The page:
Responding to the onslaught of “birth tourism” in Canada, the Canadian government is considering removing citizenship rights by birth on Canadian soil.
Canada has a policy of birthright citizenship, which means that any person who is born on Canadian soil receives automatic Canadian citizenship.
After a recommendation from immigration officials submitted to Jason Kenney during his tenure as the Minister for Citizenship and Immigration, Canada’s federal government is now toying with the idea of removing birthright citizenship altogether.
The impetus for this consideration comes from the perceived threat of “birth tourism,” whereby pregnant women from around the world travel to Canada to deliver their baby on Canadian soil, granting the child automatic Canadian citizenship. These children are referred to as “anchor babies,” as they maintain a connection to Canada that can later be used to facilitate the immigration of the rest of the family to Canada through family sponsorship.
The report in question recognized that the removal of birthright citizenship could be very costly both for Citizenship and Immigration Canada and for Canada Border Services Agency (CBSA), who deals with deportation. The potential costs are a significant concern because at this time there is no evidence that birth tourism is a large enough issue to warrant this response.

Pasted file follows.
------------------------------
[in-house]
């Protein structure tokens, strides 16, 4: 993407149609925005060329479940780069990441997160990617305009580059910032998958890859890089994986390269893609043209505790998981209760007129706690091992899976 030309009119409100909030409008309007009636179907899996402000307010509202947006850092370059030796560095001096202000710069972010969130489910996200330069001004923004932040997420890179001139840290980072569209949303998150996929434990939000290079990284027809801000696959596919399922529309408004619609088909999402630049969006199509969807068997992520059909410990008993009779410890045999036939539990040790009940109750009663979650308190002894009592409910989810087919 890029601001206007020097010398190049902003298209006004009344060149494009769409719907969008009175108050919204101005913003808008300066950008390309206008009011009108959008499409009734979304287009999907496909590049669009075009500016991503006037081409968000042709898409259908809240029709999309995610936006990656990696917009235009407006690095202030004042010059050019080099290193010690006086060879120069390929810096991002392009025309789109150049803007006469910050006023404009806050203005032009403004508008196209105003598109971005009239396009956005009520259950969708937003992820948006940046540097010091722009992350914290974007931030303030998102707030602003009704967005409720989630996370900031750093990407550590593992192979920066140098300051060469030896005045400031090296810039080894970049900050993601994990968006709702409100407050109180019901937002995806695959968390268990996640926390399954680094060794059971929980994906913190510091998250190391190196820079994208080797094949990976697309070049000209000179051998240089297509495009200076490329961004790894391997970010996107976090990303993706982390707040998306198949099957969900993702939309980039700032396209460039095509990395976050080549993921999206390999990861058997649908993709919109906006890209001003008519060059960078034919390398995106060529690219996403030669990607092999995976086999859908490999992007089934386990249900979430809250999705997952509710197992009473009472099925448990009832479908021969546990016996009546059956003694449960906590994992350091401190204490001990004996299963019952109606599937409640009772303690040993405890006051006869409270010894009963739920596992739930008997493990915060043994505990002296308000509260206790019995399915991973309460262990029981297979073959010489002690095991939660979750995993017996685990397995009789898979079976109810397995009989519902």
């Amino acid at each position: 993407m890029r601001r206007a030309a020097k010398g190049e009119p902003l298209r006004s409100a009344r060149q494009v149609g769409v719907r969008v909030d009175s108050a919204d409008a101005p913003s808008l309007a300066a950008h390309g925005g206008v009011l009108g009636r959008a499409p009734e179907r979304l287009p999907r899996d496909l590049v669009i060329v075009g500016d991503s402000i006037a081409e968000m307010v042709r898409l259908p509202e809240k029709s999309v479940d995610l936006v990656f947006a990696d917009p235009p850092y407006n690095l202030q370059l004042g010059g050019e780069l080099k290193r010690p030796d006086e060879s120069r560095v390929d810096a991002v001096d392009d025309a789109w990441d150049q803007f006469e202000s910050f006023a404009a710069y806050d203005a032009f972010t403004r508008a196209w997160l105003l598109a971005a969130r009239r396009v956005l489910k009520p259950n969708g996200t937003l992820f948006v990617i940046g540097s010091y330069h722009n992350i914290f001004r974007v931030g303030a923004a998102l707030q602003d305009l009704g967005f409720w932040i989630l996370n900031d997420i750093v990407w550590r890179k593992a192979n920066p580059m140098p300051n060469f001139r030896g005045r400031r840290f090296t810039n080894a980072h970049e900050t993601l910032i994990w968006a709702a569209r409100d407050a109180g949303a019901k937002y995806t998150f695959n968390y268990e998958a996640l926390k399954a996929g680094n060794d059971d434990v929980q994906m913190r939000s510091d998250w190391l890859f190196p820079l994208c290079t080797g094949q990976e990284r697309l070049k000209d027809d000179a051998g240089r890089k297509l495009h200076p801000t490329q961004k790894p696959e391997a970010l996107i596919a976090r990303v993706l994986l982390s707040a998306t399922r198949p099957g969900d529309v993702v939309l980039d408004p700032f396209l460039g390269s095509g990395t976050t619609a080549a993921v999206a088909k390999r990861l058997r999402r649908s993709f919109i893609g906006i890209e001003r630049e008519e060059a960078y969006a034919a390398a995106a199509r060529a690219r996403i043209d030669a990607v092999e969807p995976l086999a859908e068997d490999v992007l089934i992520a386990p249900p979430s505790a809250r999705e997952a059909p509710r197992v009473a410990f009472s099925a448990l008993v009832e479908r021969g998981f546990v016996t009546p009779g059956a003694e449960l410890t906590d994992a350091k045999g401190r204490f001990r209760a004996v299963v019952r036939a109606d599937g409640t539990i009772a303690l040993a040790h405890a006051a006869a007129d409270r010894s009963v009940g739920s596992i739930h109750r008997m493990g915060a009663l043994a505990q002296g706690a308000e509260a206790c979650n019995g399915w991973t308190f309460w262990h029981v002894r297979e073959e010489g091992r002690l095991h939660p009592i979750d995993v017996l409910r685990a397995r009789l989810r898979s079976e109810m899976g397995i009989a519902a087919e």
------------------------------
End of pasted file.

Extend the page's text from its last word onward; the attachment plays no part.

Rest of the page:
Removing birthright citizenship would also require the establishment of a new mechanism for granting Canadian citizenship. The implementation of a new strategy for granting citizenship would likely fall to Canada’s provinces and territories, as birth certificates are currently issued by the provinces, not by the federal government.
As Canada and the United States are currently the only countries in the Western world that offer birthright citizenship, Canada would have the option of modelling new citizenship regulations on the laws of a wide variety of countries. Australia, New Zealand, and most European countries all use a similar structure that grants citizenship by birth only to children of citizens and permanent residents, which would be an option for Canada.
The current discussion is not the first time that the federal government has considered removing birthright citizenship, nor is it the first time they have received significant opposition to the idea. During the 1990s the Liberal government attempted to make the same change, but received negative feedback from the Canadian public as well as Canadian organizations. At the time, 230 national organizations signed a letter opposing the change, citing the risk of creating stateless persons and the xenophobic message the changes would convey as primary reasons for the opposition.
A spokesperson for current Citizenship and Immigration Minister Chris Alexander addressed the issue, stating that “Canadian citizenship is an honour and a privilege, and [the] Conservative government is committed to increasing its value. Birth tourism undermines the integrity of our citizenship program and takes advantage of Canadian generosity.”
FWCanada is a Montreal-based immigration law firm that provides professional legal services on Canadian immigration. For more tips and updates on Canadian immigration follow FWCanada on Facebook, Twitter, and Linkedin.